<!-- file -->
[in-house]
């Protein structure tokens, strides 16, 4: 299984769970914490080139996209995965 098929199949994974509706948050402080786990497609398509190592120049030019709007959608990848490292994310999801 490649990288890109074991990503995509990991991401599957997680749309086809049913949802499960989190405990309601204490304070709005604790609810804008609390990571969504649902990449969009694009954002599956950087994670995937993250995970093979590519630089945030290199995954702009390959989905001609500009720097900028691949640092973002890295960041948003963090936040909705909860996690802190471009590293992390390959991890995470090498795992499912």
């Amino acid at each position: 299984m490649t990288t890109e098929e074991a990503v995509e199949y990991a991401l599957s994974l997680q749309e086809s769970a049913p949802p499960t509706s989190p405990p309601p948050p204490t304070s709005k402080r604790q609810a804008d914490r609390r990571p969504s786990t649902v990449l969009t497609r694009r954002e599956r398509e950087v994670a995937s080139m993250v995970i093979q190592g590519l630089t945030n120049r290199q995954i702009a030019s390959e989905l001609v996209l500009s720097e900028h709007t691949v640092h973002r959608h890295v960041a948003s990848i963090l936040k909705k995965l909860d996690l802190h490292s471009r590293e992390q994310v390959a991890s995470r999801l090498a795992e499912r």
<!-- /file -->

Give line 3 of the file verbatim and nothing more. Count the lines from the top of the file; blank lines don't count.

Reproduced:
């Amino acid at each position: 299984m490649t990288t890109e098929e074991a990503v995509e199949y990991a991401l599957s994974l997680q749309e086809s769970a049913p949802p499960t509706s989190p405990p309601p948050p204490t304070s709005k402080r604790q609810a804008d914490r609390r990571p969504s786990t649902v990449l969009t497609r694009r954002e599956r398509e950087v994670a995937s080139m993250v995970i093979q190592g590519l630089t945030n120049r290199q995954i702009a030019s390959e989905l001609v996209l500009s720097e900028h709007t691949v640092h973002r959608h890295v960041a948003s990848i963090l936040k909705k995965l909860d996690l802190h490292s471009r590293e992390q994310v390959a991890s995470r999801l090498a795992e499912r």